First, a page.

# SRS Analysis

December 30, 2022

Back to: Shock Response Spectrum (SRS)

A time-domain study of shock pulses does not provide sufficient information about complex waveforms. By moving data to the frequency domain, engineers can better understand the energy distribution across a frequency range and the product’s response to excitation within the defined range.

Two methods of moving data from the time domain to the frequency domain are the fast Fourier transform (FFT) and the shock response spectrum (SRS). They are both mathematical tools that sequentially apply filters of increasing frequency to time-domain data. Both analyze the characteristics of the filtered waveform and generate a plot in the frequency domain.

### Difference: FFT & SRS

The FFT calculation analyzes continuous, repetitive waveforms. It produces a PSD that displays the average acceleration at each frequency bin. For shock testing, however, test engineers are interested in the maximum acceleration at each frequency bin rather than the average.

The SRS displays the peak response of a series of theoretical SDOF mass-damper-spring oscillators as an amplitude (Gpk) versus frequency (Hz) plot. It provides the peak response to a time-domain input at each frequency bin. Unlike the FFT, the SRS does not apply averaging.

Most significantly, the FFT preserves a data set’s magnitude and phase information, whereas the SRS only displays the magnitude of the peak response. The original pulse can be re-created from the Fourier transform data but not the SRS data. Many different pulses can result from the same SRS or similar spectra.

Still, engineers can better visualize the effects of a shock on a physical system using the SRS. They can determine the maximum dynamic load of a component or the entire system as a function of frequency. Then, they can correlate this information to the damage potential based on an input response. Although an SRS response cannot generate the original pulse, the engineer can determine if it is similar to the transient event.

### Supplemental SRS Analysis

SRS transform is many to one, meaning a range of waveforms can produce the same SRS in terms of amplitude, duration, and frequency content. A supplemental analysis is needed to ensure the pulses represent the original event. This analysis includes:

- Coherence
- Correlation
- Stationarity
- Measurement of the ZPA
- Peak stress cycle counting

#### Coherence

Earthquake motion is statistically independent when measured at a distance from the epicenter. Artificially generated time histories should possess a similar amount of statistical independence. Coherence and correlation functions verify statistical independence.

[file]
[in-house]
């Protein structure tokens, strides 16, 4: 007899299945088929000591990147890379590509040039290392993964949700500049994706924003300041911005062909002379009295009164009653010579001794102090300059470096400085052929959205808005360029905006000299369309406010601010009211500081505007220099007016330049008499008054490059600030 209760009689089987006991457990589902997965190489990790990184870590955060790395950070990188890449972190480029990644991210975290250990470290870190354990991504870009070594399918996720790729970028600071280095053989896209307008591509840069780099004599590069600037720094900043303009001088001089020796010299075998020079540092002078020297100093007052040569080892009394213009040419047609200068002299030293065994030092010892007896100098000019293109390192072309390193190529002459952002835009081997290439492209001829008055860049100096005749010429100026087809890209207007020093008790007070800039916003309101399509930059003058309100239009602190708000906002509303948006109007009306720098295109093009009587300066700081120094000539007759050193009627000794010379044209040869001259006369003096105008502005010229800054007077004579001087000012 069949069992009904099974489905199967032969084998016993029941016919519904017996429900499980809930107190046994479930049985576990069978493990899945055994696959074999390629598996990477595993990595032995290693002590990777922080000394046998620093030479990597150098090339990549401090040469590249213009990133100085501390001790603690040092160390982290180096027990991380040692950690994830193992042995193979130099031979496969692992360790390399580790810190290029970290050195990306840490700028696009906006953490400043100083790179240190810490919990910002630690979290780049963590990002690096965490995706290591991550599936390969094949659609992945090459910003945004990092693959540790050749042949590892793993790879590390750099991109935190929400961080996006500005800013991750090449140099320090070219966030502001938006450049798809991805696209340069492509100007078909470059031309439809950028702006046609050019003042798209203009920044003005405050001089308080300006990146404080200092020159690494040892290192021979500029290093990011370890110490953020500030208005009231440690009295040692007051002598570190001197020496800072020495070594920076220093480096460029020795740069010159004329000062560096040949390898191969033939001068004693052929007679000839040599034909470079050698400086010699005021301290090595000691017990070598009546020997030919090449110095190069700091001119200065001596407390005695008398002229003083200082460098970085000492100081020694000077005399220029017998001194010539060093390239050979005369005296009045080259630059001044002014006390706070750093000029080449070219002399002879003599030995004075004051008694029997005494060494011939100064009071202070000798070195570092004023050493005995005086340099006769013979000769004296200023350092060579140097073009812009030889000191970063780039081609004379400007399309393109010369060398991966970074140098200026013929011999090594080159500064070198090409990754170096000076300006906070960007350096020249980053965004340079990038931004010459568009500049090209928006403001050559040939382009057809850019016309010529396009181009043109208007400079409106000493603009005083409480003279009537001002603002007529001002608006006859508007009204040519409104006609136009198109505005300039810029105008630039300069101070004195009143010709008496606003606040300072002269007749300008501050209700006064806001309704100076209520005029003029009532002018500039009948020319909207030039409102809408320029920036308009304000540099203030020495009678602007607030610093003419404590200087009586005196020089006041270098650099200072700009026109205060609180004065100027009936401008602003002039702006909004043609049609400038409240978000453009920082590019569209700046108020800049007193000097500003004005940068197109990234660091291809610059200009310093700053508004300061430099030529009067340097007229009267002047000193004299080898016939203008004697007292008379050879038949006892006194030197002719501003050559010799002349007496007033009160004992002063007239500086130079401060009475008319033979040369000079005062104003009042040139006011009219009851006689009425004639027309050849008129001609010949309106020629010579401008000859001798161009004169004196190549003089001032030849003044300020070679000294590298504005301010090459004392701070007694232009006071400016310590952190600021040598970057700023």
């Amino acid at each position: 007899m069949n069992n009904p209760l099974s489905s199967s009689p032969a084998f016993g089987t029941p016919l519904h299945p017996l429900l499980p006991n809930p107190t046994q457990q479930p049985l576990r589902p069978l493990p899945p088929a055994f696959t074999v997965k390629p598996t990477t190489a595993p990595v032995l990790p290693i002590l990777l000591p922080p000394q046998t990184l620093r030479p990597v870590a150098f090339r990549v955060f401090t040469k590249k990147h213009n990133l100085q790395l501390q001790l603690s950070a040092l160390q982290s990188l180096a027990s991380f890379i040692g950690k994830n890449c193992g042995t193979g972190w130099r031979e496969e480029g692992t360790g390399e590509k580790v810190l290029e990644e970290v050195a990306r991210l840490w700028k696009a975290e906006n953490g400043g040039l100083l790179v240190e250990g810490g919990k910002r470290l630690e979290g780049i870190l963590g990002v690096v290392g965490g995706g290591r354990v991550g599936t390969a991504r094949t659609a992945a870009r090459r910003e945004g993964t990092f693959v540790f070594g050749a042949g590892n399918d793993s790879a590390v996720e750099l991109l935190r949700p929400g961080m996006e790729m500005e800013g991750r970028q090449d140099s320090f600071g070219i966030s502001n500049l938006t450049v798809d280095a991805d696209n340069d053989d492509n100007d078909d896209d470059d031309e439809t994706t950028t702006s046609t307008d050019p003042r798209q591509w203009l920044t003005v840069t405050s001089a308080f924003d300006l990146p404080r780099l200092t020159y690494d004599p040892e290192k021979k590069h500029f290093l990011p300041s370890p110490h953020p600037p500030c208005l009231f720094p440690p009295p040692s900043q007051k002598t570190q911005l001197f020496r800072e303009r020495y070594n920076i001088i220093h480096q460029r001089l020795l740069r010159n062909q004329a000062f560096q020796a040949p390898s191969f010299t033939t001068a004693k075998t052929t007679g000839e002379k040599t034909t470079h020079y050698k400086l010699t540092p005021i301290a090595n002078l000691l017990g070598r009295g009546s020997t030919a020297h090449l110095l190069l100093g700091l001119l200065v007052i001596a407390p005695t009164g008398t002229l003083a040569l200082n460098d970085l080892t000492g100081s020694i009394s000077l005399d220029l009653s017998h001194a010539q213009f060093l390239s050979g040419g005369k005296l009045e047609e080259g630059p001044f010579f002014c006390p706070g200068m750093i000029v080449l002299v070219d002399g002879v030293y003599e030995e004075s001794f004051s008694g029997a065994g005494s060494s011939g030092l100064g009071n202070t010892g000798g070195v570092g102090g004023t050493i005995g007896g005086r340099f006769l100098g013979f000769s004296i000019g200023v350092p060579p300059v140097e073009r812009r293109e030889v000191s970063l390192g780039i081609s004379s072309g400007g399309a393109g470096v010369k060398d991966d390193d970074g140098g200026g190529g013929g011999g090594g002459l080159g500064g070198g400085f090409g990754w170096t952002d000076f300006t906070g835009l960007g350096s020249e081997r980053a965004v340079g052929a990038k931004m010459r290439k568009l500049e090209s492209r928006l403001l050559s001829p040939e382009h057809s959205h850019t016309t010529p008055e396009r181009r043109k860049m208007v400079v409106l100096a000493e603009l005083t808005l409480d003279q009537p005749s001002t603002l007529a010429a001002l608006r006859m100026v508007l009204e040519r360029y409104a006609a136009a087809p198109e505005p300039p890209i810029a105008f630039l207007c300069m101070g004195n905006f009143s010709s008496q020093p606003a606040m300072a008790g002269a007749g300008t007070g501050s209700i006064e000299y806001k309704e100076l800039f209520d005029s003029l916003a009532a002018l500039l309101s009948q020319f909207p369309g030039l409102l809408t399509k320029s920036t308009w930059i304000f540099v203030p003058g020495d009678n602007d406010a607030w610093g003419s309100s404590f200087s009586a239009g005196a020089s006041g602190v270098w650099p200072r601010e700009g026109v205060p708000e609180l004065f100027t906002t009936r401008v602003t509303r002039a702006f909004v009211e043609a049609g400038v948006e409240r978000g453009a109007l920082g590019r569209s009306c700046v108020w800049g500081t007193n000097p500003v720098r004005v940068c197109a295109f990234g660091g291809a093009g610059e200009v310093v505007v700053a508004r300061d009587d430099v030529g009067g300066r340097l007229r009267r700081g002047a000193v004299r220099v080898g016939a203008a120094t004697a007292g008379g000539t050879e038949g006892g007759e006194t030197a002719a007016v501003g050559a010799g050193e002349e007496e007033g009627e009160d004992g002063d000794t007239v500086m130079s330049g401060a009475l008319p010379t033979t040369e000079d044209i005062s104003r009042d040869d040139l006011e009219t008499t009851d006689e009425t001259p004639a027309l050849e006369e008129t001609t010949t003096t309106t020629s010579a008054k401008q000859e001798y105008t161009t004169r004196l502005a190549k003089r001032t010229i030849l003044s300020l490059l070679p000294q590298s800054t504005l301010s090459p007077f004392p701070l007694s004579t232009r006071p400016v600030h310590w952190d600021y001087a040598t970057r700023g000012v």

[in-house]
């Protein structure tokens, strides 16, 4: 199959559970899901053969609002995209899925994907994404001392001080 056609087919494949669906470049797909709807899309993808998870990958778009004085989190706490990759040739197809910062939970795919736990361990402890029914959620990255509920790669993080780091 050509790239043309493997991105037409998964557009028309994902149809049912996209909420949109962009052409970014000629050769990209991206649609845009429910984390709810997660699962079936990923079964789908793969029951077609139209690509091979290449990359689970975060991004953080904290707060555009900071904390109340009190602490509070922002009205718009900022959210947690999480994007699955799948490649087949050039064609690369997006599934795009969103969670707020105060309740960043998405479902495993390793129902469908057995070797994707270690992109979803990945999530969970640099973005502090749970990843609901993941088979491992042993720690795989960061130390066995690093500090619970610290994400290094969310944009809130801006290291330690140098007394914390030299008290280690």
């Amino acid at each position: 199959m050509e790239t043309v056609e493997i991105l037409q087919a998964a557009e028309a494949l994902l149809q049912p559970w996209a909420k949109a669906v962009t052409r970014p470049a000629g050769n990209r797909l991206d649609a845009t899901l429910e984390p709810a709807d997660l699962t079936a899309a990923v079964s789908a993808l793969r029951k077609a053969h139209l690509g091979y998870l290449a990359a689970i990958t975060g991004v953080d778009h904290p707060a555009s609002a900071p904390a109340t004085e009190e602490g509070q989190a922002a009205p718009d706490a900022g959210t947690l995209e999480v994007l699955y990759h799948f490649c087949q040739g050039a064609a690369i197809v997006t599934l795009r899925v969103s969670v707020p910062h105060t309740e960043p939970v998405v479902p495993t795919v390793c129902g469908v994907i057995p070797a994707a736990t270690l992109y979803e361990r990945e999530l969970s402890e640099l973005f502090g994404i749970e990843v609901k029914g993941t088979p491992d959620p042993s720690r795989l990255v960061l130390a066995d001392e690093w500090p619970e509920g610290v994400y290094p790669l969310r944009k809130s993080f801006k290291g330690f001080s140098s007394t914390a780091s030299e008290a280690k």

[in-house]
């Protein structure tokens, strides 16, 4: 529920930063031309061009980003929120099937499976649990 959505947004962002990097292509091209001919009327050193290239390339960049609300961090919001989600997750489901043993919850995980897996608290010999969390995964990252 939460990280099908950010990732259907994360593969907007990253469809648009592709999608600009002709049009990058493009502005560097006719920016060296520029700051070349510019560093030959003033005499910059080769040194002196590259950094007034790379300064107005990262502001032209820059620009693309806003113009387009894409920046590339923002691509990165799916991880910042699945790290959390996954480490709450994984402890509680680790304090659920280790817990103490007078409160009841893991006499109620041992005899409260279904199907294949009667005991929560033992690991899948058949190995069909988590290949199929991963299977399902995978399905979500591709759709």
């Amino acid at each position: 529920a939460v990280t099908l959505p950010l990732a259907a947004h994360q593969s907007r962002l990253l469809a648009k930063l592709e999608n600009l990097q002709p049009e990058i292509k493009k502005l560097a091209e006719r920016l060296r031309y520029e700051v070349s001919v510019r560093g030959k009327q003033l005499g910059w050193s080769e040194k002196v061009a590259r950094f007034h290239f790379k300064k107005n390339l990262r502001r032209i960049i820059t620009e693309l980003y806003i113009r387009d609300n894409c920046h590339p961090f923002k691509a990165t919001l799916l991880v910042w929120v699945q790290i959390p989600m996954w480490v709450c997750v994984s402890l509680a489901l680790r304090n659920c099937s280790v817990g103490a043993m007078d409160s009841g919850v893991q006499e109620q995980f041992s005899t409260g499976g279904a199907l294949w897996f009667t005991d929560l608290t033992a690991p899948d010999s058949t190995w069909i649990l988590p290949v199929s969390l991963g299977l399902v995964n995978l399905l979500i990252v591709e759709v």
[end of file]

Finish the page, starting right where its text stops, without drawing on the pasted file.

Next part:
Coherence examines the relationship between two signals. The coherence graph confirms if the response signal is related to the drive signal across the frequency domain. Values for coherence will be between 0 and 1. Perfectly independent signals yield a value of zero, and perfectly dependent signals a value of +1.0.

The coherence defined in IEEE-344-2004 Annex E requires a value of less than 0.5. IEEE STD-344 defines the procedures that demonstrate that Class 1E equipment can perform during a seismic event.

#### Stationarity

IEEE-344-2004 defines stationarity in Annex B. Stationarity maintains a waveform’s frequency content and a consistent excitement of all vibration modes (uniform presence of energy).

Test engineers use frequency content and stationarity to create a waveform representative of a seismic event. The frequency content is in the form of a power spectral density (PSD) function. The input waveform must be statistically constant over time, which a waterfall PSD can achieve. The engineer evaluates the waterfall PSDs for uniformity and compares them to the recorded event.

#### Measuring the Zone of Polarizing Activity (ZPA)

IEEE-344-2004 defines the ZPA in Annex A. Zero-period acceleration is the acceleration level of the high-frequency, non-amplified portion of the response spectrum. It corresponds to the maximum peak acceleration of the time-history waveform from which the response spectrum is derived. Zero-period acceleration is also known as peak acceleration.

The ZPA measurement confirms if the test response spectrum (TRS) has enveloped the required response spectrum (RRS). The ZPA of the TRS should only consider the frequencies within the RRS-amplified region.

If the TRS indicates the presence of high frequencies, the engineer can implement low-pass filtering above the RRS cutoff frequency to show the true ZPA value.

All shaker tables introduce waveform distortions. The true zero-period acceleration can only be measured through filtering at the cutoff frequency. Filters support accurate and relevant time-domain data acquisition. They ensure that the data limiting the mechanical motion of the shaker is correct.

#### Peak Stress Cycle Counting

IEEE-344-2004 defines the peak stress cycle in Annex D. The peak stress cycle counts the equivalent full-amplitude cycles and ensures that the waveform motion is consistent with frequency content and duration.

Test duration alone may not be sufficient to ensure an adequate equipment response relative to the low-cycle fatigue capability. A conservative seismic test requires the input to generate a certain amount of strong-motion-response cycles in the equipment. A stress cycle counting function verifies this.